On November 17, 2011, I attended the conference titled Public Speaking held by professors Gayle Griggs and Betsy Morales of the English Department. Here we were given tips and pointers on how to effectively speak in front of an audience.
Firstly let’s define what public speaking is; public speaking is speakingto a group of people in a structured, deliberate
manner intended to inform, influence, or entertain the listeners. In public speaking, as in any form of communication, there are five basic elements, often expressed as who is saying what to whom utilizing what medium with what effects? The purpose of public speaking can range from simply transmitting information, to motivating people to act, to simply telling a story. (PublicSpeaking)
“Public speaking is to convey a message to an audience through speech, gestures, among other elements” stated Professor Betsy Morales.
Being a good orator requires leadership and leadership can make up for other skills one might not possess. A good public speaker must be dynamic and charismatic to keep the audience’s attention. He or she must have a good tone and pitch so that the audience can understand with more ease. Last, but not least one should be passionate and confident about the topic he or she is talking about.
“Be enthusiastic to keep your audience interested” said Professor Gayle Griggs while expressing through her body language and tone what her words meant.
Do not read your presentations; know the material you are going to talk about before giving your presentation, seminar, conference or any other method in which to speak to an audience. It is recommended to use index card or anything of the sort in case you forget what you’re saying or lose your thread. Avoid writing down on the index card the whole presentation. Instead use brief sentences and keywords to help you remember the speech.
When speaking publicly, speak at a slow, adequate rate, if you need to pause for a moment to gather your thoughts or notes it is ok to do so.
When giving a presentation start off with a smile, this will ease your audience, removes the tension and it helps you break the ice.
Public speakers should always maintain good eye contact with its audience, but not to the point that they feel intimidated by you.
“Practice, practice and more practice” answered Betsy Morales in regards to the question “How should we prepare before speaking publicly?” presented by a student attending the conference.
Always be concise and specific, do not wander too far from your main topic, and make sure you are being clear so that your audience understands you and is following you. If the audience is somewhat lost, ask if there are any questions or doubts and proceed to clarify them accordingly.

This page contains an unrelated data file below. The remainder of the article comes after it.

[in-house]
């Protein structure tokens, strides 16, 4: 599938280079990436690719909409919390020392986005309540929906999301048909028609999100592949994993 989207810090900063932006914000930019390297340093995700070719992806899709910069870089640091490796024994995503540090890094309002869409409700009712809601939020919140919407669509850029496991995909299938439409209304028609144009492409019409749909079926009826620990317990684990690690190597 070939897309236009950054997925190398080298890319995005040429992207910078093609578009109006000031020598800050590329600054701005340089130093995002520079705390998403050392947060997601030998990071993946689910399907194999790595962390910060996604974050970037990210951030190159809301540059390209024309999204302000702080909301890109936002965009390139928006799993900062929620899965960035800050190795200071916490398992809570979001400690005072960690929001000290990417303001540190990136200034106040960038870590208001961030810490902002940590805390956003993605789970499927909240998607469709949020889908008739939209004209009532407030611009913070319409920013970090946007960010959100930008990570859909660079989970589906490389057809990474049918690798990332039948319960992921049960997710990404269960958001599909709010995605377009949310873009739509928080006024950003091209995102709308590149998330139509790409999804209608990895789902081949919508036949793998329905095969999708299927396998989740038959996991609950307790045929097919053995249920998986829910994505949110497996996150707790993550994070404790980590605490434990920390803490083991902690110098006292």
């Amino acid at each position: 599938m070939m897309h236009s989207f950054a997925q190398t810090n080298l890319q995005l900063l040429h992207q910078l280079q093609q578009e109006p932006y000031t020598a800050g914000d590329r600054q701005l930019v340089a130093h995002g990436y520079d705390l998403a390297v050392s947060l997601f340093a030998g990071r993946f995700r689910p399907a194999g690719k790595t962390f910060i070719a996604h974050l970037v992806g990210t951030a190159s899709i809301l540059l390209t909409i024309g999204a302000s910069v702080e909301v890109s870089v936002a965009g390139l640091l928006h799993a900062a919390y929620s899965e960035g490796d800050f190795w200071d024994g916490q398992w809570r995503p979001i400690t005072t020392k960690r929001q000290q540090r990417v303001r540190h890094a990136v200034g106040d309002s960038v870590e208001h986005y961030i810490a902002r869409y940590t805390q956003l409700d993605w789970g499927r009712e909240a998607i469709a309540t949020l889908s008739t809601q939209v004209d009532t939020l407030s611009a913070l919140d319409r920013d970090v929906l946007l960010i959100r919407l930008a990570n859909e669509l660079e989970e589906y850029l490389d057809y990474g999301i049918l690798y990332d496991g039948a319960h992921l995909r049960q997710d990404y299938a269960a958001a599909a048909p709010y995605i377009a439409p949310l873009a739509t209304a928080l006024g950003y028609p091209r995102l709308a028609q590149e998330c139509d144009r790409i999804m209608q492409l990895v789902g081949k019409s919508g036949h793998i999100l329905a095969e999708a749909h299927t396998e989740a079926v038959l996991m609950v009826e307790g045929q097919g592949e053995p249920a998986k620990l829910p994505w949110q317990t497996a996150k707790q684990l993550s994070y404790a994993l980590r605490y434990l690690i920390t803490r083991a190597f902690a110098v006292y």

It is always good to use visual effects like pictures, videos and graphs among other effects to help support the main topic, but do not use them excessively.
When something in your speech needs to be highlighted because it is really important, say it loudly and slowly, and maybe repeat it so that the audience understands that it is an important point in your speech.
Before the end of the conference we were paired in groups of two and were given a small strip of paper with a topic written on it. We were given five minutes to come up with a brief one minute speech, and show what we had learned
there. My group’s topic was “Is the glass half full or half empty?” We wrote some short sentences and keywords that would help us remember what to say. We successfully gave our presentation to the group attending the conference and we were the only group that came up with a visual aid, presenting to the group a half full plastic cup, and asking how they saw it.
“Always be confident and believe in yourself, there is nothing to be afraid of, they are normal people like you and me” Betsy Morales said. “And do not picture them naked. It will be worse.”
Prof. Betsy Morales is the current professor of the class on public speaking that opened up this semester. If the class is successful and has sufficient students enrolled the English Department will keep it next semester, so that any student who needs to hone his or her public speaking skills gets a chance to do so.